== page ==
• Prioritize affordable housing as a community benefit. The City will ensure that significant additional community benefits are derived when development potential is increased beyond that which is allowed by right according to zoning. These benefits should be durable and prioritize permanently affordable mixed income housing.
  • Increase permanently affordable housing for additional residential development potential. Regulations and policies should be developed to ensure that when additional density is provided through changes to zoning or discretionary review processes, the additional development potential for the residential use will be predominantly permanently affordable housing for low, moderate, and middle-income households.

Annexations should have the result that newly created housing on annexed land is 100% Permanently Affordable:  The city will develop regulations and policies to ensure that 100% of new housing units developed on land annexed into the City will be permanently affordable with 50% of those units permanently affordable to low and moderate income housing, and 50% permanently affordable middle income housing.

Appendix A

December 15, 2017

Why preservation of currently affordable housing units is essential and why current Inclusionary Housing (IH) policy is inadequate to counter ongoing losses of market-rate affordable housing.

 Current housing affordability policy relies heavily upon Inclusionary Housing (IH), whereby large numbers of market-rate housing units must be built to generate small numbers of permanently affordable units.  Revisions to the IH ordinance that expand the current requirement that 20% of newly created units must be affordable to low- to moderate- income households will go into effect in July, 2018. The revisions require an additional 5% be affordable to middle-income5 households. But this improvement is still insufficient to counter forces currently impacting Boulder’s housing market.

48.5% of Boulder’s housing stock is rental and 99% of that stock is currently affordable at market rates to middle-income households (80%-150% of Area Median Income1 (AMI)2).  That means that 48% (48.5 X .99 = 48) of total existing housing is affordable to middle-income households. Most of that housing consists of rentals.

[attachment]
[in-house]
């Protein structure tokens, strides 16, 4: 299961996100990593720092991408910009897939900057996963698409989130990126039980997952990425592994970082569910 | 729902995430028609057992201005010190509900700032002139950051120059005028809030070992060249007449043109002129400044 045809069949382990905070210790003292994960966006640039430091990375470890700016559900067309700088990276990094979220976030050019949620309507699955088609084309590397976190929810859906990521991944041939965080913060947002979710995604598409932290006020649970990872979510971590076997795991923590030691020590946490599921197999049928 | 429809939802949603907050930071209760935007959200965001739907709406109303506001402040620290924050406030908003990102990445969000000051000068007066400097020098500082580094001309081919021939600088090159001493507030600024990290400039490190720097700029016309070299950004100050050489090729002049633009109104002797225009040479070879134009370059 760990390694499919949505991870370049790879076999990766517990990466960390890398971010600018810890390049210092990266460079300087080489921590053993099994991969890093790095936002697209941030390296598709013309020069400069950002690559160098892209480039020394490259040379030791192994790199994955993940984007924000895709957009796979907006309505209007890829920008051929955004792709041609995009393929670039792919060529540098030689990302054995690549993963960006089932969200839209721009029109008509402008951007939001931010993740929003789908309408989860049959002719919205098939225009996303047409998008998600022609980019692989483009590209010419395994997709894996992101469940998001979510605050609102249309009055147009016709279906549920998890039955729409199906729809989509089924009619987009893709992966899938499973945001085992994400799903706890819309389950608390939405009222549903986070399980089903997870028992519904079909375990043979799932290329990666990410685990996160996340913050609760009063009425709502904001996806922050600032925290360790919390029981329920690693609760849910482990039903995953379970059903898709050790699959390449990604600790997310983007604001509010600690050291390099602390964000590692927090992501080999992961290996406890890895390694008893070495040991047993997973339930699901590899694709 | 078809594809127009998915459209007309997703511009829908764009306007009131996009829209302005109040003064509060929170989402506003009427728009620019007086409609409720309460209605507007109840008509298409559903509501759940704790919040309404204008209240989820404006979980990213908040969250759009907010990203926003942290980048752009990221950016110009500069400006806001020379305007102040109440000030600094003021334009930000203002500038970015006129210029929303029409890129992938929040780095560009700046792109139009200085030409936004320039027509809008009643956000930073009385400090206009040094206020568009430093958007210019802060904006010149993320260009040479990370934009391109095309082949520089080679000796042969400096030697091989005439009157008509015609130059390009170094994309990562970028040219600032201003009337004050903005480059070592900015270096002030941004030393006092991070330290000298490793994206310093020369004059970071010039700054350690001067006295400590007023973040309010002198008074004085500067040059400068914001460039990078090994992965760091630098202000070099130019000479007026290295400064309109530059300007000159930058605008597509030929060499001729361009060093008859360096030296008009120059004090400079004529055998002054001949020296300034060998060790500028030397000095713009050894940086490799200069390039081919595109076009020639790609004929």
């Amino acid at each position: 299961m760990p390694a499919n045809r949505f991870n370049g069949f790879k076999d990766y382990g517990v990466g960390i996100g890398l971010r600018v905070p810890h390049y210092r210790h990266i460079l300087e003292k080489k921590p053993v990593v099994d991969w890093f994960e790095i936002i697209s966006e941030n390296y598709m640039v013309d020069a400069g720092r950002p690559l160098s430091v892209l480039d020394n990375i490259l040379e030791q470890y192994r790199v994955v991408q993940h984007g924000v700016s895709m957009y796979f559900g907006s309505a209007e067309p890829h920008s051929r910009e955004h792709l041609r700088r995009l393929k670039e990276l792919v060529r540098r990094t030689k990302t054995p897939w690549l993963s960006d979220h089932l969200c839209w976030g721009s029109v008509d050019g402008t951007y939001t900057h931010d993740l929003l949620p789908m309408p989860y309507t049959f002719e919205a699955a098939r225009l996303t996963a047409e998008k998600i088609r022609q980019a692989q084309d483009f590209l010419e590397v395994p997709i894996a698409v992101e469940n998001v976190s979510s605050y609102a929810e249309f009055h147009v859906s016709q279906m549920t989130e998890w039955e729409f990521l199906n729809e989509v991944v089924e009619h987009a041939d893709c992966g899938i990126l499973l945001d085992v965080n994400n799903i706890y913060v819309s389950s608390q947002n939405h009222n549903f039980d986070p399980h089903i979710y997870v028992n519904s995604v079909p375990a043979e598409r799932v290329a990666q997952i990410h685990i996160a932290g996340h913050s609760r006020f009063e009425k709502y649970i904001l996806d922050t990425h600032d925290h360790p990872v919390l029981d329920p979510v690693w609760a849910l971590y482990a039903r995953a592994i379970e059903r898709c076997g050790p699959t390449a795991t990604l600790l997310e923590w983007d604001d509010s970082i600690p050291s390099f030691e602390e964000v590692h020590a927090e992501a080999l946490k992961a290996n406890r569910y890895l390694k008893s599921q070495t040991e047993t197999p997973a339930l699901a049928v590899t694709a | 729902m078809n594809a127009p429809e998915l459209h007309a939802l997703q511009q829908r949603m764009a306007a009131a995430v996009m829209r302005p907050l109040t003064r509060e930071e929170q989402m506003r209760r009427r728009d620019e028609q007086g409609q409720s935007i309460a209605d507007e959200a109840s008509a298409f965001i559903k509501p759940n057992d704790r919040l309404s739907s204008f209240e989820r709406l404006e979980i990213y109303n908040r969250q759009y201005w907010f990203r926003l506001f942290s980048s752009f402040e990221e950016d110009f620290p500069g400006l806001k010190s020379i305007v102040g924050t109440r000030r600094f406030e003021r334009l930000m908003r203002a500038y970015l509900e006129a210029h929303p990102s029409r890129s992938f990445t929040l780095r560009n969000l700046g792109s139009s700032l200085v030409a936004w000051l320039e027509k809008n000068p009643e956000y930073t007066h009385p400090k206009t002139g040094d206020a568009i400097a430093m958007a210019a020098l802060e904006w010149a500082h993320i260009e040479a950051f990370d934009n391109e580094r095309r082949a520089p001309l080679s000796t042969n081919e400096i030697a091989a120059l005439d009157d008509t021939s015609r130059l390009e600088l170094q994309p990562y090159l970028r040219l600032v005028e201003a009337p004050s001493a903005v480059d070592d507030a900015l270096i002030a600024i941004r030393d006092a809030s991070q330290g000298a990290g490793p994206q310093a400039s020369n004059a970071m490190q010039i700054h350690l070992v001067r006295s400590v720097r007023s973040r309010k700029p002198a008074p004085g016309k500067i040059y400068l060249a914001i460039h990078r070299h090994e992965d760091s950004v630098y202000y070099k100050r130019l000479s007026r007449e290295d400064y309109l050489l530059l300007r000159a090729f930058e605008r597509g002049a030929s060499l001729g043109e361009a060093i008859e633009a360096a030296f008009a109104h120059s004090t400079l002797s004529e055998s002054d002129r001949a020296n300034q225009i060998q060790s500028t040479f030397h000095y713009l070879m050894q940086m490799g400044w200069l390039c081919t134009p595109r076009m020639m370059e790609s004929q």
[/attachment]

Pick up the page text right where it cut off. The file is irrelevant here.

However, Boulder is losing combined rental and for-sale market-rate units that are affordable to middle-income households at a rate of 1000 per year, due to gentrification, market price escalation and redevelopment into higher-end units3.

In order for IH to create enough new affordable units to offset this unit loss rate, huge increases in population and consequent changes to the characteristics everyone loves about Boulder will result. These changes have not been sufficiently evaluated or explained to the community.

For Example6:

Over the next 25 years, this would mean the creation of 100,000 (25years x 4000) new units just to stay even with the current rate of unit losses. That represents a population increase of 242,000 for a total population of 349167, which is a 325% population increase over current, making Boulder larger than Pittsburgh and St Louis7.

The net loss of currently affordable units must be stopped. Preservation of these units is the most cost effective, efficient and least impactful to Boulder means of maintaining affordability.


  1. BBC Middle Income Housing Study 2016
  2. In 2015 Boulder County’s AMI is $99,400 for a household of 4
  3. Boulder Housing Partners 2014 Strategy.  Middle income unit loss rate between 2002 and 2014.
  4. Boulder City 2016 Community Profile – population 107,167
  5. Recently revised IH ordinance to include middle income includes only up to 120% AMI whereas the 48% of housing currently affordable to middle income is at 150% AMI.